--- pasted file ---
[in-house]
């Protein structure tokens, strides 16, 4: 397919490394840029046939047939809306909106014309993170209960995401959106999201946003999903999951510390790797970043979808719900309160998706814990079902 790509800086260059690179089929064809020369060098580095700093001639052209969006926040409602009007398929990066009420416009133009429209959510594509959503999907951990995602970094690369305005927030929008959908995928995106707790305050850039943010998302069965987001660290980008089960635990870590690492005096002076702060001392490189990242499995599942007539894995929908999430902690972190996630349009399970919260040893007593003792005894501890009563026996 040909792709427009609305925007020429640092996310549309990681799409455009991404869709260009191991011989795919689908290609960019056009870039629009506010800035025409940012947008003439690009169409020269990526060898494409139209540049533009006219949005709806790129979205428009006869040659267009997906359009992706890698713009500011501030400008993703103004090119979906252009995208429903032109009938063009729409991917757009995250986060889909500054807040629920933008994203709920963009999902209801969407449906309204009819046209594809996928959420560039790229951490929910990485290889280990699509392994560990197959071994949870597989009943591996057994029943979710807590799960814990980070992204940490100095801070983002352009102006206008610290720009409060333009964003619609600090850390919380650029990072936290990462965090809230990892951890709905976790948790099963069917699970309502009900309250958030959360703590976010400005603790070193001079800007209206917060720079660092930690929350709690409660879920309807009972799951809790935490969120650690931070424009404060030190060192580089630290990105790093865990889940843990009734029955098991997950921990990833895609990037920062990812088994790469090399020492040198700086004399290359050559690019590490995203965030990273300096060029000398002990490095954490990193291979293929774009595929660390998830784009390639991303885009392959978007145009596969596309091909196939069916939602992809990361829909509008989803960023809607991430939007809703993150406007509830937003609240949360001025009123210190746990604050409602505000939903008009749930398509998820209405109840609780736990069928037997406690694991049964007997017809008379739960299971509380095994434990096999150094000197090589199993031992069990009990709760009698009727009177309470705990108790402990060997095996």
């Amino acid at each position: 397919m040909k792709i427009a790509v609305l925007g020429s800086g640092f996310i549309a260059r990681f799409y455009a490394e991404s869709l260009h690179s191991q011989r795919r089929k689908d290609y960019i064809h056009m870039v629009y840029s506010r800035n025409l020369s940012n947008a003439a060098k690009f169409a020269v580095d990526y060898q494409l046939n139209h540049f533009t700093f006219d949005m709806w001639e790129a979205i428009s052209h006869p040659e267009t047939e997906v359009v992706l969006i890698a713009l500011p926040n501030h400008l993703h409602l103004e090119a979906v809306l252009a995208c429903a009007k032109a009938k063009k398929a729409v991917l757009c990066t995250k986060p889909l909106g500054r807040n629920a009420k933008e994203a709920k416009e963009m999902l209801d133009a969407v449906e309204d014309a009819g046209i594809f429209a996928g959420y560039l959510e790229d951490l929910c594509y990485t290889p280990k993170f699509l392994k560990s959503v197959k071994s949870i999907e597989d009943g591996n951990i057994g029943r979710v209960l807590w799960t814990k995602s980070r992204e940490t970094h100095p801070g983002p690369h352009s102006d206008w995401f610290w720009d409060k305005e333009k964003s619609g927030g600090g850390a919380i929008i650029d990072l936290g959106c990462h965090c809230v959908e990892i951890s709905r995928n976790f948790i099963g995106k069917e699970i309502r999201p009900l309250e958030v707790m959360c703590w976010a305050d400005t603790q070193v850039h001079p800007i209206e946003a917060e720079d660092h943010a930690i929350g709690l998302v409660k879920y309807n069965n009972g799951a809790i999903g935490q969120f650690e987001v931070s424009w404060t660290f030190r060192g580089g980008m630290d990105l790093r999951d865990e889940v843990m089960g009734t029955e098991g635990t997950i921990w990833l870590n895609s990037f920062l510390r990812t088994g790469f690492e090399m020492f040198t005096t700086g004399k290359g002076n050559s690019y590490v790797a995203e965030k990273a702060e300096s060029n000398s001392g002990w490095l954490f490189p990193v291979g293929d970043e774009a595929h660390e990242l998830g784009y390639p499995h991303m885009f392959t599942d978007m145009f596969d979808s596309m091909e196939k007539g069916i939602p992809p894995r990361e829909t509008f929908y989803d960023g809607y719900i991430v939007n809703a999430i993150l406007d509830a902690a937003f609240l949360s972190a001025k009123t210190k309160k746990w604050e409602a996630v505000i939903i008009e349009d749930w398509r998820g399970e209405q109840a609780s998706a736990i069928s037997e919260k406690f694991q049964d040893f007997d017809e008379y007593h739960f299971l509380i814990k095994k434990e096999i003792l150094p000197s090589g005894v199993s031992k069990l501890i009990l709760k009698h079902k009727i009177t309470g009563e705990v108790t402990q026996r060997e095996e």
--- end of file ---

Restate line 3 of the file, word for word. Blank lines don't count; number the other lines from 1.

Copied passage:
């Amino acid at each position: 397919m040909k792709i427009a790509v609305l925007g020429s800086g640092f996310i549309a260059r990681f799409y455009a490394e991404s869709l260009h690179s191991q011989r795919r089929k689908d290609y960019i064809h056009m870039v629009y840029s506010r800035n025409l020369s940012n947008a003439a060098k690009f169409a020269v580095d990526y060898q494409l046939n139209h540049f533009t700093f006219d949005m709806w001639e790129a979205i428009s052209h006869p040659e267009t047939e997906v359009v992706l969006i890698a713009l500011p926040n501030h400008l993703h409602l103004e090119a979906v809306l252009a995208c429903a009007k032109a009938k063009k398929a729409v991917l757009c990066t995250k986060p889909l909106g500054r807040n629920a009420k933008e994203a709920k416009e963009m999902l209801d133009a969407v449906e309204d014309a009819g046209i594809f429209a996928g959420y560039l959510e790229d951490l929910c594509y990485t290889p280990k993170f699509l392994k560990s959503v197959k071994s949870i999907e597989d009943g591996n951990i057994g029943r979710v209960l807590w799960t814990k995602s980070r992204e940490t970094h100095p801070g983002p690369h352009s102006d206008w995401f610290w720009d409060k305005e333009k964003s619609g927030g600090g850390a919380i929008i650029d990072l936290g959106c990462h965090c809230v959908e990892i951890s709905r995928n976790f948790i099963g995106k069917e699970i309502r999201p009900l309250e958030v707790m959360c703590w976010a305050d400005t603790q070193v850039h001079p800007i209206e946003a917060e720079d660092h943010a930690i929350g709690l998302v409660k879920y309807n069965n009972g799951a809790i999903g935490q969120f650690e987001v931070s424009w404060t660290f030190r060192g580089g980008m630290d990105l790093r999951d865990e889940v843990m089960g009734t029955e098991g635990t997950i921990w990833l870590n895609s990037f920062l510390r990812t088994g790469f690492e090399m020492f040198t005096t700086g004399k290359g002076n050559s690019y590490v790797a995203e965030k990273a702060e300096s060029n000398s001392g002990w490095l954490f490189p990193v291979g293929d970043e774009a595929h660390e990242l998830g784009y390639p499995h991303m885009f392959t599942d978007m145009f596969d979808s596309m091909e196939k007539g069916i939602p992809p894995r990361e829909t509008f929908y989803d960023g809607y719900i991430v939007n809703a999430i993150l406007d509830a902690a937003f609240l949360s972190a001025k009123t210190k309160k746990w604050e409602a996630v505000i939903i008009e349009d749930w398509r998820g399970e209405q109840a609780s998706a736990i069928s037997e919260k406690f694991q049964d040893f007997d017809e008379y007593h739960f299971l509380i814990k095994k434990e096999i003792l150094p000197s090589g005894v199993s031992k069990l501890i009990l709760k009698h079902k009727i009177t309470g009563e705990v108790t402990q026996r060997e095996e």